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Important Question for Readers in the UK (It's About Creme Eggs)

So I'm sitting here reading up on Easter candy and I came across this statistic:

In the UK, annual sales of Cadbury Creme Eggs are in excess of 200 million eggs despite the limited sales period.

According to the World Bank, there are approximately 62 million people in the UK. That means the average person there is eating more than three Creme Eggs each year. Cadbury only makes another 100 million Eggs for the rest of the world.

My question for anyone living in or from the UK — does this jibe with your Easter-themed confection experiences?

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Bone Broth 101
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Whether you drink it on its own or use it as stock, bone broth is the perfect recipe to master this winter. Special thanks to the Institute of Culinary Education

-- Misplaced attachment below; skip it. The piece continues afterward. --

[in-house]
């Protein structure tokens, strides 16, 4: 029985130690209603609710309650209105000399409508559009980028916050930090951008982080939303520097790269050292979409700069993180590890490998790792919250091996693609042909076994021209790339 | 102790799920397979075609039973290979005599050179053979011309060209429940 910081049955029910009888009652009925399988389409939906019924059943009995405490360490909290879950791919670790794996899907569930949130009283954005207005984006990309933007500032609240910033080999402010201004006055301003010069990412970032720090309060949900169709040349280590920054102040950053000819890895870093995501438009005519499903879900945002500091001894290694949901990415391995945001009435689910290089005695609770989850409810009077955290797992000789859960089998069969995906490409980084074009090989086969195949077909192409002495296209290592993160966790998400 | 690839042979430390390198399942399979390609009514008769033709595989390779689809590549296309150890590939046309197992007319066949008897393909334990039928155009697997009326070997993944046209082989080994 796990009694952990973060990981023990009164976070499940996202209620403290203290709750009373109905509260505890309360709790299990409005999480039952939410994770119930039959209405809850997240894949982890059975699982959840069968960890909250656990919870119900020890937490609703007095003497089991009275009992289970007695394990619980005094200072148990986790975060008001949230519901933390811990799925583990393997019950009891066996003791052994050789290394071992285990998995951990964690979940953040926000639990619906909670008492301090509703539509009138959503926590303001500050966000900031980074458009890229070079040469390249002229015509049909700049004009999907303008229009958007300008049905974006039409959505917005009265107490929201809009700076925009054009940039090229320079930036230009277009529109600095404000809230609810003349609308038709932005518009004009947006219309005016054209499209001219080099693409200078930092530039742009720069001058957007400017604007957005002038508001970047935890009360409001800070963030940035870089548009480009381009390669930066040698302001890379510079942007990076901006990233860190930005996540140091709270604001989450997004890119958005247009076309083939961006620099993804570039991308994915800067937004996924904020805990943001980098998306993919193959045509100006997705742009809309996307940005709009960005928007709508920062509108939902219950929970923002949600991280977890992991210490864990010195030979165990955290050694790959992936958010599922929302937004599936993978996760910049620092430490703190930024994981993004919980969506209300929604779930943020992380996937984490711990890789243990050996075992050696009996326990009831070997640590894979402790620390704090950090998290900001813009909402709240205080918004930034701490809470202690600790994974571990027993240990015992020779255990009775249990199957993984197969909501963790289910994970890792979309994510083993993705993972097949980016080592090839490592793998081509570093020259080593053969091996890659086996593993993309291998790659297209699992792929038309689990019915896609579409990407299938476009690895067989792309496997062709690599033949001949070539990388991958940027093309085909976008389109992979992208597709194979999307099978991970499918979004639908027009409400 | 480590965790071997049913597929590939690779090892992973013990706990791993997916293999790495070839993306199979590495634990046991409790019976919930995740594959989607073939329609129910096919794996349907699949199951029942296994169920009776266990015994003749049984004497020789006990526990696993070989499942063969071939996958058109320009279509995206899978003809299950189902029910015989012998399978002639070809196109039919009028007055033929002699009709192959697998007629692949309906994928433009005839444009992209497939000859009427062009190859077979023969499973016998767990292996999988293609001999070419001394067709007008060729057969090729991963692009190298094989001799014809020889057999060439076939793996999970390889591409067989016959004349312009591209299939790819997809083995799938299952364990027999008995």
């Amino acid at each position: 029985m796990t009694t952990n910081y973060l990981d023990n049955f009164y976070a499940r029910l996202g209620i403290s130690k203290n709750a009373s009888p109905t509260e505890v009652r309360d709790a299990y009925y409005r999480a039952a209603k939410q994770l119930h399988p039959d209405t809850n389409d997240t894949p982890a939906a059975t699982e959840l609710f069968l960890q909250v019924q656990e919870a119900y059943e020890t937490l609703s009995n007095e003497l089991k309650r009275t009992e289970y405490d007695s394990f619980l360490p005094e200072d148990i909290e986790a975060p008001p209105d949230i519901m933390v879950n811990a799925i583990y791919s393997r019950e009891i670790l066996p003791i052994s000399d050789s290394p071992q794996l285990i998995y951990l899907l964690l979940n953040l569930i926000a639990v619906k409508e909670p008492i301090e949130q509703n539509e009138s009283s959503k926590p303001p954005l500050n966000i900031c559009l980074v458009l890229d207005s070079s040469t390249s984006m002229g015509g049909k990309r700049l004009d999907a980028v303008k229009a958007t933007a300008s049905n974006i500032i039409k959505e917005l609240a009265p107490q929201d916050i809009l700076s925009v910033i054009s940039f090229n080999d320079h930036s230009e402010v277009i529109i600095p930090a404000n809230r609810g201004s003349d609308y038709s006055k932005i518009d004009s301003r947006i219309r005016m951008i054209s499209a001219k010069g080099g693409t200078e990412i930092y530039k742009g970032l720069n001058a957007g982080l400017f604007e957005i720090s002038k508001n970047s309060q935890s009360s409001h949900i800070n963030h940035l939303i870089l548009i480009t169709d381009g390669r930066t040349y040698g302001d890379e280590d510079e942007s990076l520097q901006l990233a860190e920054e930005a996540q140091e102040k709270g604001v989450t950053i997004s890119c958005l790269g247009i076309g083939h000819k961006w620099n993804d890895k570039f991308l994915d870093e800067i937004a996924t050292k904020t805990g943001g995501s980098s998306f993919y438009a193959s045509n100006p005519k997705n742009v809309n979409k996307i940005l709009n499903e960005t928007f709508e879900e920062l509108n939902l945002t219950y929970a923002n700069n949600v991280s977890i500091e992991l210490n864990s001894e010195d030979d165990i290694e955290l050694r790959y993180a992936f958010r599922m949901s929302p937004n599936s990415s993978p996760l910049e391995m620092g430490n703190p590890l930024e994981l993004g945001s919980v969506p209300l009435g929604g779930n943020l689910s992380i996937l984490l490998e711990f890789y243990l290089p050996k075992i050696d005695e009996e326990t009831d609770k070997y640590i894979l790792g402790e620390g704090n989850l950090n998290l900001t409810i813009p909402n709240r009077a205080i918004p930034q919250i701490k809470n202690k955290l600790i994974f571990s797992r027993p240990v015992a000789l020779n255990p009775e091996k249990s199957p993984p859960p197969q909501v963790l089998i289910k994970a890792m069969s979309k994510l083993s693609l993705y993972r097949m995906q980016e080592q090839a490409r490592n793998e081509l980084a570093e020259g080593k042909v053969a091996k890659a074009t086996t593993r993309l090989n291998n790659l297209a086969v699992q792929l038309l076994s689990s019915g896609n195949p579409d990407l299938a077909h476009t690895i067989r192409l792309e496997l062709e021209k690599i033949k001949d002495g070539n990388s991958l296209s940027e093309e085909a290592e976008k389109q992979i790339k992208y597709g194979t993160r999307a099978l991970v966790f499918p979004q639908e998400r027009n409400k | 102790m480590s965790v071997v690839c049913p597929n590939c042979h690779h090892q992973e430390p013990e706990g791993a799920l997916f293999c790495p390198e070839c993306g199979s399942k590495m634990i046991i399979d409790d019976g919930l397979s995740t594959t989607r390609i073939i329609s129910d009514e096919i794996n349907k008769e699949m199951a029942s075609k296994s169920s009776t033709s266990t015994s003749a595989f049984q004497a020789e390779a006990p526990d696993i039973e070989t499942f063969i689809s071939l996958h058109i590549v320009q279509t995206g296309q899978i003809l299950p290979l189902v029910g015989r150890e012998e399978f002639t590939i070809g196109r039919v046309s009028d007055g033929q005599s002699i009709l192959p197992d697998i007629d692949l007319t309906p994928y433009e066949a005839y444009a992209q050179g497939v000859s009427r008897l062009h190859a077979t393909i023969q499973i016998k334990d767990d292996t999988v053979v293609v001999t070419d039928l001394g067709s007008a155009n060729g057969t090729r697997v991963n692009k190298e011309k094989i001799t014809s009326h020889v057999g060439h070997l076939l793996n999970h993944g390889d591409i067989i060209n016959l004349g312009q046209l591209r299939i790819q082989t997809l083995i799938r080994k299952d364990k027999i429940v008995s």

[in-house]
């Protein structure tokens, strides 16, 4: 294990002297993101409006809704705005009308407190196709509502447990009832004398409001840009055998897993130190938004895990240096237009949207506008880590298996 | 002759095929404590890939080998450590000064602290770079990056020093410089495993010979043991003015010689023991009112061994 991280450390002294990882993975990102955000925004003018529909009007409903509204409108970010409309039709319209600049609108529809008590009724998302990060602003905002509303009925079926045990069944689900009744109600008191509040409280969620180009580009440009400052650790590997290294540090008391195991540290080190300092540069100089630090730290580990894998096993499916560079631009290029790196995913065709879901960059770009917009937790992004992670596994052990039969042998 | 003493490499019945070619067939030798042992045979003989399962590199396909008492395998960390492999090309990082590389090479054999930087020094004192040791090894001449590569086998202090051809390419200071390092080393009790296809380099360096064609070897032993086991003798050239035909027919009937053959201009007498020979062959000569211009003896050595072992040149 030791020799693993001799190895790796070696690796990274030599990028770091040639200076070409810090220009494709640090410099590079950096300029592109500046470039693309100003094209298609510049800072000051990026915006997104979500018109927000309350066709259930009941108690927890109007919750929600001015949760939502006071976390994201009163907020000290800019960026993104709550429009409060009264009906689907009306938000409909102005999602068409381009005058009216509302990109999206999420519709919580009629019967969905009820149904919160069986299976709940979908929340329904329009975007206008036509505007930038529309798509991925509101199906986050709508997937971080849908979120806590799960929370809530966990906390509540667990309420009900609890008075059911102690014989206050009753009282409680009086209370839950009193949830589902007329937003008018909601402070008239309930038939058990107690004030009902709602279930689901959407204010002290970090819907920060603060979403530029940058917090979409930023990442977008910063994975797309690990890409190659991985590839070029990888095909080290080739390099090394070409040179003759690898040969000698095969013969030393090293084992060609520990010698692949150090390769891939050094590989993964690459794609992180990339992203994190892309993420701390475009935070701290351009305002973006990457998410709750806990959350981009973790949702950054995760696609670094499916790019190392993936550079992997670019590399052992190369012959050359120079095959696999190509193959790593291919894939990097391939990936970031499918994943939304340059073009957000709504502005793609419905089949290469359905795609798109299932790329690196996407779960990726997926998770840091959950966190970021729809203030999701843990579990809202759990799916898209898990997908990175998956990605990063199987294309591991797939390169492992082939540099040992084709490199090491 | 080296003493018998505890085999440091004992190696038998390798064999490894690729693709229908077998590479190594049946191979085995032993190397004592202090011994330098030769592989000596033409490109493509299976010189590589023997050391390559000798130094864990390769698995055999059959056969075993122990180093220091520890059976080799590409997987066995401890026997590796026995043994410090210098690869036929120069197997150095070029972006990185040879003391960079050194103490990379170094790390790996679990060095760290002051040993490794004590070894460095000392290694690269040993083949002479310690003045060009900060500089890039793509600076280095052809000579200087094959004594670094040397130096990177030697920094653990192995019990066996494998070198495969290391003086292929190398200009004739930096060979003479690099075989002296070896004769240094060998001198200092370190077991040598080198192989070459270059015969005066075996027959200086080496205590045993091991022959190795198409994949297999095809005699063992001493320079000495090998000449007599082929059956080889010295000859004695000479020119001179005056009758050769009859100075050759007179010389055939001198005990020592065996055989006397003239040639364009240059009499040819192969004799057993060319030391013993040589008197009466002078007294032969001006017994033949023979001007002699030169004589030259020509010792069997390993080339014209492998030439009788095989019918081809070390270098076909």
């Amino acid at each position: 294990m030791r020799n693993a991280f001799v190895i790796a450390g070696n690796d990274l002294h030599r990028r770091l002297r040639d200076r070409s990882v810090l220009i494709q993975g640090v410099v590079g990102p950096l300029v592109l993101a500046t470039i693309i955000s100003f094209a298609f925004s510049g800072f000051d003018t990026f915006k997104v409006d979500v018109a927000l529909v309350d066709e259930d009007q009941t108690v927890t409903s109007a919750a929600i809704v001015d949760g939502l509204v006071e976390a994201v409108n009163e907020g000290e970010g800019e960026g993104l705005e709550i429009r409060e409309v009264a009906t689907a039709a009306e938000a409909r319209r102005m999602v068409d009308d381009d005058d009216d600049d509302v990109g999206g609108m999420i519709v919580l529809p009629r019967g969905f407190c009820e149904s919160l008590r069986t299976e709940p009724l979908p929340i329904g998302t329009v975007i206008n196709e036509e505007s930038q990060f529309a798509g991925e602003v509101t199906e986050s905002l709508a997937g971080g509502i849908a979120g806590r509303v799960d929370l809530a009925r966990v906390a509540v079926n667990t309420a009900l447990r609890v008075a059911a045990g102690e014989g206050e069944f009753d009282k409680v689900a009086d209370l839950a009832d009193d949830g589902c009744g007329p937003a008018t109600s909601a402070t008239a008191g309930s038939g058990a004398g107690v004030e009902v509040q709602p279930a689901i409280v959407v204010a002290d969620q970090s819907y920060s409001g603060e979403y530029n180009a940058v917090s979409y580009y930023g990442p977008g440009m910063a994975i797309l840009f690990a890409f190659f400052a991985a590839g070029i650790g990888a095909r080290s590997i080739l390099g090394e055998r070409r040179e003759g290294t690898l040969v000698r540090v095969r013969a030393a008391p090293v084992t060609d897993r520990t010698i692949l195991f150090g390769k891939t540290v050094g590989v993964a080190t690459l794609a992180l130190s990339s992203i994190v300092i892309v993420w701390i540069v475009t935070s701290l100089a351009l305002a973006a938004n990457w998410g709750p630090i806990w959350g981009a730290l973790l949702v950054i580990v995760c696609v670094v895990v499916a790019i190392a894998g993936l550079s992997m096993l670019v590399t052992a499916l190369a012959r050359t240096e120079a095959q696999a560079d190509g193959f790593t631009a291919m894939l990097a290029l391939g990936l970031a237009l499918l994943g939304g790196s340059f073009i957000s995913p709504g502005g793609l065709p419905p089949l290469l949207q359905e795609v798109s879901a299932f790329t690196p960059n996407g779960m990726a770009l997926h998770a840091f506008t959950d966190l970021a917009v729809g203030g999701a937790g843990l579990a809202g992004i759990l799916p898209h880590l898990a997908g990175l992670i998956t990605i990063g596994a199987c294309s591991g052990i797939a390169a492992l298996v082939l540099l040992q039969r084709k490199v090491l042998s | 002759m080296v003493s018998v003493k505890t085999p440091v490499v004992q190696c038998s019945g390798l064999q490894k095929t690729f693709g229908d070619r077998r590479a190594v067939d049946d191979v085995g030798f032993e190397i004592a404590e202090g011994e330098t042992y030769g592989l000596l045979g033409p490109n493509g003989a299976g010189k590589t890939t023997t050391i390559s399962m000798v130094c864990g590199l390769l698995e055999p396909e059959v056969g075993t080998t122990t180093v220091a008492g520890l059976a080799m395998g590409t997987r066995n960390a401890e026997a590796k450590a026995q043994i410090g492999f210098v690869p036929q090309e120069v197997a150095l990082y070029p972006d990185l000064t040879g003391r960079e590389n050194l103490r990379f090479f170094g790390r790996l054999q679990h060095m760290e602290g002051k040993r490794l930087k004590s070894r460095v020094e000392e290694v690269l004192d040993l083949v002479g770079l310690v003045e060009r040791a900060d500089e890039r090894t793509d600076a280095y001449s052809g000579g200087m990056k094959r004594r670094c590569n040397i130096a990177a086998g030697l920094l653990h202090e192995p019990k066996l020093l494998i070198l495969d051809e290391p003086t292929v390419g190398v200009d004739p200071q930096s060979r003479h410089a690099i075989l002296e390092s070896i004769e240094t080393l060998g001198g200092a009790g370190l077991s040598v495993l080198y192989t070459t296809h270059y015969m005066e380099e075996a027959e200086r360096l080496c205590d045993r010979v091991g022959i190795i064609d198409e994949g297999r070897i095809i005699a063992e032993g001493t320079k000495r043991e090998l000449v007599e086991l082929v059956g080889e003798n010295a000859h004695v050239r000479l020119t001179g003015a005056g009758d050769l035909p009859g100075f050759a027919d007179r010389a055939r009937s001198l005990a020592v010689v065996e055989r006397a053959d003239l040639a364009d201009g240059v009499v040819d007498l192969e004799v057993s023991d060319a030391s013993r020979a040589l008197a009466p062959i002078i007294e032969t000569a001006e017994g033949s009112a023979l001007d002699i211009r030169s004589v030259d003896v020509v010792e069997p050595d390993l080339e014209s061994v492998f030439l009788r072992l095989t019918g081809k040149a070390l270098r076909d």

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Why Can Parrots Talk and Other Birds Can't?
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If you've ever seen a pirate movie (or had the privilege of listening to this avian-fronted metal band), you're aware that parrots have the gift of human-sounding gab. Their brains—not their beaks—might be behind the birds' ability to produce mock-human voices, the Sci Show's latest video explains below.

While parrots do have articulate tongues, they also appear to be hardwired to mimic other species, and to create new vocalizations. The only other birds that are capable of vocal learning are hummingbirds and songbirds. While examining the brains of these avians, researchers noted that their brains contain clusters of neurons, which they've dubbed song nuclei. Since other birds don't possess song nuclei, they think that these structures probably play a key role in vocal learning.

Parrots might be better at mimicry than hummingbirds and songbirds thanks to a variation in these neurons: a special shell layer that surrounds each one. Birds with larger shell regions appear to be better at imitating other creatures, although it's still unclear why.

Learn more about parrot speech below (after you're done jamming out to Hatebeak).

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